“Unity – who gives a shit? We’re here to have fun!” laughed Sick Of It All’s Lou Koller.
It seems the frontman may have forgotten what the NYHC four-piece is all about during the evening’s performance. Their “us vs. them” attitude has resonated through the hardcore scene for almost 30 years, joining brothers and sisters of the underdogs in sweaty, gritty unison. He may have downplayed this idea of togetherness at first but the North East crowd proved he couldn’t be more wrong.
It may not be CBGBs, but Newcastle’s Think Tank served as a great modern setting for the night’s mayhem. The room’s intimacy and lack of barrier meant stage invasion was a must for the burly fist pumpers in the room, who became so chaotic that it wasn’t clear where was safer to be – in the midst of the aggressive circle pits or clambering for a space on the stage.
Frontman Koller and guitarist Pete Koller embraced the havoc, chanting arm in arm alongside anyone within reach. But bassist Craig Setari seemed to stay clear of the frenzied crowed – so much so that at one point he appeared to ignore a fan’s request to shake his hand.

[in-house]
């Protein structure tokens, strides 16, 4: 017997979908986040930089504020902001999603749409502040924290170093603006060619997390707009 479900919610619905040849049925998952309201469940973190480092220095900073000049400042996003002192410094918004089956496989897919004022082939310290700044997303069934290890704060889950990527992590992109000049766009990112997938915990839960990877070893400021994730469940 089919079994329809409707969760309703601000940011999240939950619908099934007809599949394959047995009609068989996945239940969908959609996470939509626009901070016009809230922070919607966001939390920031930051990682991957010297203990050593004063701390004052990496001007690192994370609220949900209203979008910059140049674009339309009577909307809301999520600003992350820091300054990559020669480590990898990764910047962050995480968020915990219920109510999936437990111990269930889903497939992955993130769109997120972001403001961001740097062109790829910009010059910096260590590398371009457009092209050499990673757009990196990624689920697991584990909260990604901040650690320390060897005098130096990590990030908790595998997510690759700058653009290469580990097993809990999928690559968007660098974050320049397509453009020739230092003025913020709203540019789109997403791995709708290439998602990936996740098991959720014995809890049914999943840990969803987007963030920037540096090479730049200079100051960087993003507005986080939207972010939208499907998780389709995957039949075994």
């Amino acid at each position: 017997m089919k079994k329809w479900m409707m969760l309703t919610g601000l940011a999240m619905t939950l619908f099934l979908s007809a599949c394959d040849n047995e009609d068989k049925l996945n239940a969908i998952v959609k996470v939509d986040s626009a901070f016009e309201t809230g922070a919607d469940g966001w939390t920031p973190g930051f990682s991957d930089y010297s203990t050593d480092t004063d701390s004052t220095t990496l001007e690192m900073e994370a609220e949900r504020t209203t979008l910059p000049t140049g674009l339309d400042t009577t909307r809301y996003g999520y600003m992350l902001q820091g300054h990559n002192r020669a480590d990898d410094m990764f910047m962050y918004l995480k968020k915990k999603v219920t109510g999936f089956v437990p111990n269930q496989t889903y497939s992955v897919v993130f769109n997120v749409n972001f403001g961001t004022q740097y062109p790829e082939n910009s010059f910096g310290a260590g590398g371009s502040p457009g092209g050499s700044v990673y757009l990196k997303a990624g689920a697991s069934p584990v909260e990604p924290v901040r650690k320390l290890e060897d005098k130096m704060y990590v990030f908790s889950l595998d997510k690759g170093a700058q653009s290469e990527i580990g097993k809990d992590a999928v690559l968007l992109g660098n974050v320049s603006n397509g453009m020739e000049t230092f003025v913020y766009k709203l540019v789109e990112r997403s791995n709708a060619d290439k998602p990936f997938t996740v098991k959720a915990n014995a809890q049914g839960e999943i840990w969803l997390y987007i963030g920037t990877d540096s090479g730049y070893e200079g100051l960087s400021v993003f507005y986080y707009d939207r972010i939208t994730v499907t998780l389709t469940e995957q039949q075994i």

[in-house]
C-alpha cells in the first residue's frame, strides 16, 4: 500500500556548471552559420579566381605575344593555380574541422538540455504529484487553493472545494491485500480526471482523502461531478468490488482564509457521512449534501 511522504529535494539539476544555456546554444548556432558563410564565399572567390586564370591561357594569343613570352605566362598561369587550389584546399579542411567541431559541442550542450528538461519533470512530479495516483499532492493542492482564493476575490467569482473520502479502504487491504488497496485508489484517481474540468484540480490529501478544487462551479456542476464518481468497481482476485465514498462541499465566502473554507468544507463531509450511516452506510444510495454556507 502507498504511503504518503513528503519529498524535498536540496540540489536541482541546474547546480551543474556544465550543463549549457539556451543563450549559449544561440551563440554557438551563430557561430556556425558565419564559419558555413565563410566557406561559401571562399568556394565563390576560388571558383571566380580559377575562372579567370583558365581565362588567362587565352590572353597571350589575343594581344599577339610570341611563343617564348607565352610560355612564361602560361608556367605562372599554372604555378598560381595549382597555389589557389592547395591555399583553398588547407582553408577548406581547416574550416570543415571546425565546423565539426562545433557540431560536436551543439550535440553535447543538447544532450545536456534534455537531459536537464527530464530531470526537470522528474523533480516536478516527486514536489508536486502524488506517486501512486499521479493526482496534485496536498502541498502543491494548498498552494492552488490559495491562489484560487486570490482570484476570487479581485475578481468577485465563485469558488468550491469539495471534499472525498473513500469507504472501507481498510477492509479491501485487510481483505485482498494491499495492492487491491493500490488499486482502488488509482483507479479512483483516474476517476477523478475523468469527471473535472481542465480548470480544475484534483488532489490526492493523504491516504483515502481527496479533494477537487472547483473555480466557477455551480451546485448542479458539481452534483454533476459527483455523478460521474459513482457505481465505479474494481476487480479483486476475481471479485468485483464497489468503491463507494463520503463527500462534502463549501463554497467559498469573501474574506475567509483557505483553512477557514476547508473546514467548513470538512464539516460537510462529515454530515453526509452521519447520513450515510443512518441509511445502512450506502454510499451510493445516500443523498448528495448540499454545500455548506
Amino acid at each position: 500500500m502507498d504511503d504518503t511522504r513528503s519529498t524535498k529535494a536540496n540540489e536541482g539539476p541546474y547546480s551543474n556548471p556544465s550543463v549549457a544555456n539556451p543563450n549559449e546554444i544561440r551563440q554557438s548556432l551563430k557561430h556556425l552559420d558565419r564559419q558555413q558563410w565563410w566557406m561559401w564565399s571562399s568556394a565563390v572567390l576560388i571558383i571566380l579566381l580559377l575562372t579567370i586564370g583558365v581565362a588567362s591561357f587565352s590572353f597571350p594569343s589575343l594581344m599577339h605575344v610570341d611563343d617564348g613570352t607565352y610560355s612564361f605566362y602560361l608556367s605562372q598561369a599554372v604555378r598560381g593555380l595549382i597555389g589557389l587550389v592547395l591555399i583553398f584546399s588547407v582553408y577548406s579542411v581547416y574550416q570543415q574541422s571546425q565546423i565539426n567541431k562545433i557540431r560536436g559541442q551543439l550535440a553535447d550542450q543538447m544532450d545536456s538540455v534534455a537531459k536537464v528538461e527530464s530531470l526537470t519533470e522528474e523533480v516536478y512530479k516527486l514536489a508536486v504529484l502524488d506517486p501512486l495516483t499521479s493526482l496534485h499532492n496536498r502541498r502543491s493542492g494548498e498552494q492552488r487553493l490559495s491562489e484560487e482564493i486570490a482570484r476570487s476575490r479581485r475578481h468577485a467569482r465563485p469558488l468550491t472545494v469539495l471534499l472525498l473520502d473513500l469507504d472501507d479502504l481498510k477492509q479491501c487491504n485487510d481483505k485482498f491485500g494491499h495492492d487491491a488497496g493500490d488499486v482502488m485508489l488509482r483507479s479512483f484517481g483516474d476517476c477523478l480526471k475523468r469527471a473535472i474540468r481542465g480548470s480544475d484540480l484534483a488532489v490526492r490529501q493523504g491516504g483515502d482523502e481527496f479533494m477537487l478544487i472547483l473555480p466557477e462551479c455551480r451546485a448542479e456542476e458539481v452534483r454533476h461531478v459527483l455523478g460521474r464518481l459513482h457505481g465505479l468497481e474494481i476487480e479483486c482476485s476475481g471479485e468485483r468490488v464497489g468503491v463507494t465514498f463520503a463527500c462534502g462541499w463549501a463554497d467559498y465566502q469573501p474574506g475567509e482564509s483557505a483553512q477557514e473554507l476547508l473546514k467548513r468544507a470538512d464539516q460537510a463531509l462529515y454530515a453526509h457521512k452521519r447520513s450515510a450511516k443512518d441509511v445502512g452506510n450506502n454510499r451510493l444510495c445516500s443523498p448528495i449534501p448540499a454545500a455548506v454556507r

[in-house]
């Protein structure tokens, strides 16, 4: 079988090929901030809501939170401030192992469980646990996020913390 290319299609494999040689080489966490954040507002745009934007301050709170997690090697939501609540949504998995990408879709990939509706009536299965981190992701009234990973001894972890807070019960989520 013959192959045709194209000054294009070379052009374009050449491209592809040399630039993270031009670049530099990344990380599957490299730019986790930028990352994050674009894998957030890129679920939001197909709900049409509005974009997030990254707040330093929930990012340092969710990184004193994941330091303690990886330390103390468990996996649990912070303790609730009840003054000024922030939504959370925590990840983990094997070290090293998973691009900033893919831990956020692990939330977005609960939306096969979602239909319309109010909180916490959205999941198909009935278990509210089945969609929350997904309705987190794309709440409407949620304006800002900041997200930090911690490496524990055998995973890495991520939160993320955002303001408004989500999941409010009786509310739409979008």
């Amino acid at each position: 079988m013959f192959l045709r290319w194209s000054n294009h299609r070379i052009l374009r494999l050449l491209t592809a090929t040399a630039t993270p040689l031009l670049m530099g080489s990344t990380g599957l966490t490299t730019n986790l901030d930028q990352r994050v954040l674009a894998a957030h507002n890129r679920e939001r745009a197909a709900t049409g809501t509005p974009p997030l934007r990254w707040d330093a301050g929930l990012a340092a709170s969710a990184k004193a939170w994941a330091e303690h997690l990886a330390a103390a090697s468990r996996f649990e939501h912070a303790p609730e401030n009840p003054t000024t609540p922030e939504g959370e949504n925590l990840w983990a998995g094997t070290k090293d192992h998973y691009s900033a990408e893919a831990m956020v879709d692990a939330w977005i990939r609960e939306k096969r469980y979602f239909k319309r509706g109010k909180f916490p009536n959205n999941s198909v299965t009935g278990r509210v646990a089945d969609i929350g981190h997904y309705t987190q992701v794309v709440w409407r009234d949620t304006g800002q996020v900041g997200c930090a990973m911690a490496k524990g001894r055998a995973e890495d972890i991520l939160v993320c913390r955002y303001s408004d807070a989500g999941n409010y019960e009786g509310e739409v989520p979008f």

As for delivering nothing short of ferocious and tight two-minute bursts of energy, SOIA have perfected the art over their years. Classics such as Clobberin’ Time, World Full of Hate and Good Lookin’ Out were as raw as they needed to be, and tracks from latest 2014 release The Last Act of Defiance were well-received.
Whilst the set drew to a close, Koller thanked the crowd for almost three decades of dedication. And as the amount of beer cups hitting the floor began to increase, so did the number of bodies that followed them. But not one person hesitated to help them back on their feet before thrashing themselves back into the crowd.
SOIA prove that age is no barrier and their shows will always focus on energy and bringing people together. And one thing’s for certain after the evening’s performance: in the world of hardcore punk – the latter will always be at the forefront.